In spite of inclement weather recently (albeit that due to a more recent gales things were to deteriorate!) I chose to participate in a “bioblitz” of St Cyus Nature Reserve over the sand dunes, a few miles north of Montrose.
A bioblitz is an event where a group of naturalists get together to survey an area for its biodiversity by producing a list of species of plants, birds, insects, etc. which they find present therein.
The St Cyrus expedition confined its survey mainly to Gastropods, i.e. the class of molluscs better known as slugs and snails, with experise on hand to confirm the identification of any rarities found by the 30 or so enthusiastic participants who had enlisted for the day.
As it was my own collecting jar was rapidly filled up with conspicuously banded snails of both Brown-lipped and White-lipped Snail species, with a lesser number of unbanded forms of both species being less conspicuous on the sandy clearings amongst the Marram Grass which held the dunes together. By contrast similarly sized, less regularly patterned Copse Snails restricted themselves to the habitat under the copses of Alder trees growing in the ditch which now identified the bed of where the river had once crossed the dunes on its way to the sea.
On the St Cyrus site I dd not find hells of the much larger Garden Snail of which I tolerate a few in my own Glenrothes garden in spite of their ravages on lettuce and other seedlings.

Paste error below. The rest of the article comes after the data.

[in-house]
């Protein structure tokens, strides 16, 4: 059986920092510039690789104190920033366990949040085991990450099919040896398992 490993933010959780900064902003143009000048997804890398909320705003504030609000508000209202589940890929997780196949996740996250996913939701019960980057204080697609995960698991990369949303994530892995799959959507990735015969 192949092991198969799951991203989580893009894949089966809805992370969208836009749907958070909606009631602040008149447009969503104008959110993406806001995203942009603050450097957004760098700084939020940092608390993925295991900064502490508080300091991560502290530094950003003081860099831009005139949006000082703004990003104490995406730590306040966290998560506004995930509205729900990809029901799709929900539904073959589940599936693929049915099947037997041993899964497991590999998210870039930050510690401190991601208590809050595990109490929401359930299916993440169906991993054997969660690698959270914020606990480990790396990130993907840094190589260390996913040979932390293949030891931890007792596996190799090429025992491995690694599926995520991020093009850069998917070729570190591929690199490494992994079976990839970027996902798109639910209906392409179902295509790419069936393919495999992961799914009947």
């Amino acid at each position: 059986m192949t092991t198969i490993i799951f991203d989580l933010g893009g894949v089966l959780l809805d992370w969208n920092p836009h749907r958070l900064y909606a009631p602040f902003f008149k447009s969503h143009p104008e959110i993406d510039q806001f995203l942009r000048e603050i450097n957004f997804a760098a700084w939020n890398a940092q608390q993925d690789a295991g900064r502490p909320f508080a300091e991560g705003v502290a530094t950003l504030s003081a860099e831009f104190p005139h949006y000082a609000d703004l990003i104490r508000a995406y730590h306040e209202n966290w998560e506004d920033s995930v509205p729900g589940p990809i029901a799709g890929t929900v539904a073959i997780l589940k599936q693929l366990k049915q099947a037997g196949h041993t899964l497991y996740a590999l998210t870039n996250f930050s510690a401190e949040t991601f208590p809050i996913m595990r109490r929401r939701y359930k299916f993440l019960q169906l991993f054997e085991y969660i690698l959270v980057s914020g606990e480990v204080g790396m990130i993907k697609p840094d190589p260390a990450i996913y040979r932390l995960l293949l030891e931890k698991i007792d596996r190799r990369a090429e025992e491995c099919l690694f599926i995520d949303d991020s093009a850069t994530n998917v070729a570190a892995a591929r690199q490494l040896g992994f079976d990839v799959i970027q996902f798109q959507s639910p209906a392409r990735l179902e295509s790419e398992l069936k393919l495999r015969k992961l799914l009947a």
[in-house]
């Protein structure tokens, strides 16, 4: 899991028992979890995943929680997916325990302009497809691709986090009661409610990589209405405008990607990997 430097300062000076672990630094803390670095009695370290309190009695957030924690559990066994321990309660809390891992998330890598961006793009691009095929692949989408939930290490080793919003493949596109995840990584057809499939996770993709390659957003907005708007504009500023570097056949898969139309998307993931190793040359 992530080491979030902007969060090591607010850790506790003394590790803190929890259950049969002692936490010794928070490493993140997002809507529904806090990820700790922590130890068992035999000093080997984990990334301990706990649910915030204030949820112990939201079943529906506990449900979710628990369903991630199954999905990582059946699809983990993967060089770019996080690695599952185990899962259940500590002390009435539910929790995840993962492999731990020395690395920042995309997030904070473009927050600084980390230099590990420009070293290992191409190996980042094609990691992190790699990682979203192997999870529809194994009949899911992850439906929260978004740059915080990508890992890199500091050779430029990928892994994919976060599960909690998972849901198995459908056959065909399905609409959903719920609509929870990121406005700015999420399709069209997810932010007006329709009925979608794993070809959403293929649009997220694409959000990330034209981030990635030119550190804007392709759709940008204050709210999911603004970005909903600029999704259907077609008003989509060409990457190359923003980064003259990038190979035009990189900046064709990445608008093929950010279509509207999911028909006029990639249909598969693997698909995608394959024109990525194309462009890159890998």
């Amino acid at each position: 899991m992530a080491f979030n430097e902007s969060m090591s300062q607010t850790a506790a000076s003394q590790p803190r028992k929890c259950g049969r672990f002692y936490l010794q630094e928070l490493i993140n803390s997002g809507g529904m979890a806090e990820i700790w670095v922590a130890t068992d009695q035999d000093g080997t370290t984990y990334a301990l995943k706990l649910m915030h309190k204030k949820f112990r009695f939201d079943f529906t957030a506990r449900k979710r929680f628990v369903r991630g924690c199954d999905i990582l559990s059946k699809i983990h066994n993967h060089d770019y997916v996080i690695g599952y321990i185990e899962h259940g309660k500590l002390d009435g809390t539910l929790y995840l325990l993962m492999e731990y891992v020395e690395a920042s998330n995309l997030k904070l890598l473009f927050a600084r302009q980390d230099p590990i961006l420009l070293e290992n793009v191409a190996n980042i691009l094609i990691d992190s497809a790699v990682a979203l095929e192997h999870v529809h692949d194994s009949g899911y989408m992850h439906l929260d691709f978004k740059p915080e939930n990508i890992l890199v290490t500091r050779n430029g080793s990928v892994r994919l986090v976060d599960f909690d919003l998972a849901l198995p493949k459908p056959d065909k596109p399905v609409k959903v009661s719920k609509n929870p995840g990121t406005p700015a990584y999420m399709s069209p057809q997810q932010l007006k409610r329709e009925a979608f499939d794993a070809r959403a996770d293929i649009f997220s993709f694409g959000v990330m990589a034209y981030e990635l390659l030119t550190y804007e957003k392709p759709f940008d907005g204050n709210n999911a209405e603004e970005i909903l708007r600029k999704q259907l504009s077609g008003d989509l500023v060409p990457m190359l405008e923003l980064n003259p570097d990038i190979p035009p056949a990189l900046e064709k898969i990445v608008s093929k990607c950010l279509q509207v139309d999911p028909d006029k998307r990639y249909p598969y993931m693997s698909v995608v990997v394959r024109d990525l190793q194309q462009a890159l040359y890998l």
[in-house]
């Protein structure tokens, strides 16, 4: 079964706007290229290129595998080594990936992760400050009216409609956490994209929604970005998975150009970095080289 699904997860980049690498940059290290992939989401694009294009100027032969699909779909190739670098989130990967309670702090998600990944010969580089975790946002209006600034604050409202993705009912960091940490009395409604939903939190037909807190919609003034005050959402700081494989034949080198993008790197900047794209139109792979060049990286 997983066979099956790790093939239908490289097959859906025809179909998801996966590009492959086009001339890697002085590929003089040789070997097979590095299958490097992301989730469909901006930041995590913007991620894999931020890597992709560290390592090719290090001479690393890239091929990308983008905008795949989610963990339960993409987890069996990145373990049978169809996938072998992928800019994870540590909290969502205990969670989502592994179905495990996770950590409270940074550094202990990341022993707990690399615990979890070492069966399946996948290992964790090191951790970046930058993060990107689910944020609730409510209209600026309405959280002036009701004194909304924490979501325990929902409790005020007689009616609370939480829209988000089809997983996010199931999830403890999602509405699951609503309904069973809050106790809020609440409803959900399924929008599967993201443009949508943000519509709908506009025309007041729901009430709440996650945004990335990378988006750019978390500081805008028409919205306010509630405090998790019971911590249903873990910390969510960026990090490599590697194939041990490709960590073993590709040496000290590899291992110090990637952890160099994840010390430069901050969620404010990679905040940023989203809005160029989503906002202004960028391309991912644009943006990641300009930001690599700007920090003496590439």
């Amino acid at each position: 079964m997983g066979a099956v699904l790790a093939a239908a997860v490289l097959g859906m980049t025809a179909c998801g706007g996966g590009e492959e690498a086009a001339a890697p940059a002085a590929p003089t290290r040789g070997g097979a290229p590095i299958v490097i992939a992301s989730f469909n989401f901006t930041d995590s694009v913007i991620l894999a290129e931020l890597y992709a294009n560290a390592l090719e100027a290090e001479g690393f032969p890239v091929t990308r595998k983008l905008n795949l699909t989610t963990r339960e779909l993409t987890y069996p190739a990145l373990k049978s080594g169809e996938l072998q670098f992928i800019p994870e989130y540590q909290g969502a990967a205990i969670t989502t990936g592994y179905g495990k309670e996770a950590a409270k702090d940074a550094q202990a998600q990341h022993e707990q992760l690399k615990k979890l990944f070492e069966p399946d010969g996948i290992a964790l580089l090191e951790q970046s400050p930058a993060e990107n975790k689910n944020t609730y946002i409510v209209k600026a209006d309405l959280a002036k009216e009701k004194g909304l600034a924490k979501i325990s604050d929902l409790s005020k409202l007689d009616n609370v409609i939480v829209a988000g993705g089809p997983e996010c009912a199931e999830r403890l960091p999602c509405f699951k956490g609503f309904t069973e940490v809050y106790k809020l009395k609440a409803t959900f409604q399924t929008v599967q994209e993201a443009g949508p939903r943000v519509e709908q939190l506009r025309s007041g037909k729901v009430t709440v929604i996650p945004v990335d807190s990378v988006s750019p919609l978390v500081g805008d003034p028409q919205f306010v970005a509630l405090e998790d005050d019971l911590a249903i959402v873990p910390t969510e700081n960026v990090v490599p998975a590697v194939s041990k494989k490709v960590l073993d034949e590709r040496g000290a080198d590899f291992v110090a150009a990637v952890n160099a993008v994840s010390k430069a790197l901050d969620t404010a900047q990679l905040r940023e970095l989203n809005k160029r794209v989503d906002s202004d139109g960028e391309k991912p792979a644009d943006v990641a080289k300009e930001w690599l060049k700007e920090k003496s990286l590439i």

If any reader fancies a similar snail hunt I recommend a visit to the nearby dunes of Largo Bay where in addition to the wide variety of Banded Snails they may seek out the spire shell form of a much rarer snail species known only as Helicella itala amongst an isolated colony far from their established home amongst the machair of the Outer Hebrides, and thus identifying a rare reserve of machair-type vegetation on the east coast of Scotland!
The St Cyrus identification event was organised by the North East Scotland Biological Records Centre (NESBReC)
Locally my highlight of the week was spotting the identifying cross-banded tail of a visiting Merlin passing over the car bonnet as it hedge-hopped by the road when we passed through the village Scotlandwell.